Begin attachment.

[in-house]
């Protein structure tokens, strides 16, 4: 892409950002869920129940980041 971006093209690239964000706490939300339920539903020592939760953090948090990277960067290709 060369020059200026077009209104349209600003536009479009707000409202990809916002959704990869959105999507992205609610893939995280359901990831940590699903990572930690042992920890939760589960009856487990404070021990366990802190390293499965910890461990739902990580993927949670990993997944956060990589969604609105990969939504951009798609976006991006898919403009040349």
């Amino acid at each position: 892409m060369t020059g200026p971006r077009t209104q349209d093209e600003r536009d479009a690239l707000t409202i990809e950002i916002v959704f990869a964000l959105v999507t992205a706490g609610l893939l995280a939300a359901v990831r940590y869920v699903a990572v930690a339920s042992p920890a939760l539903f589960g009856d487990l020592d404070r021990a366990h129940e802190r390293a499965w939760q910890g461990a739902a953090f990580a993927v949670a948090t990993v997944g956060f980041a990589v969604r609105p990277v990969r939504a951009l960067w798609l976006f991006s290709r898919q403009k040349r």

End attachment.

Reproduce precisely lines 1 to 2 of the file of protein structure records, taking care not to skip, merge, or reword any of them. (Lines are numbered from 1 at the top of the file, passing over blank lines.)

[in-house]
């Protein structure tokens, strides 16, 4: 892409950002869920129940980041 971006093209690239964000706490939300339920539903020592939760953090948090990277960067290709 060369020059200026077009209104349209600003536009479009707000409202990809916002959704990869959105999507992205609610893939995280359901990831940590699903990572930690042992920890939760589960009856487990404070021990366990802190390293499965910890461990739902990580993927949670990993997944956060990589969604609105990969939504951009798609976006991006898919403009040349």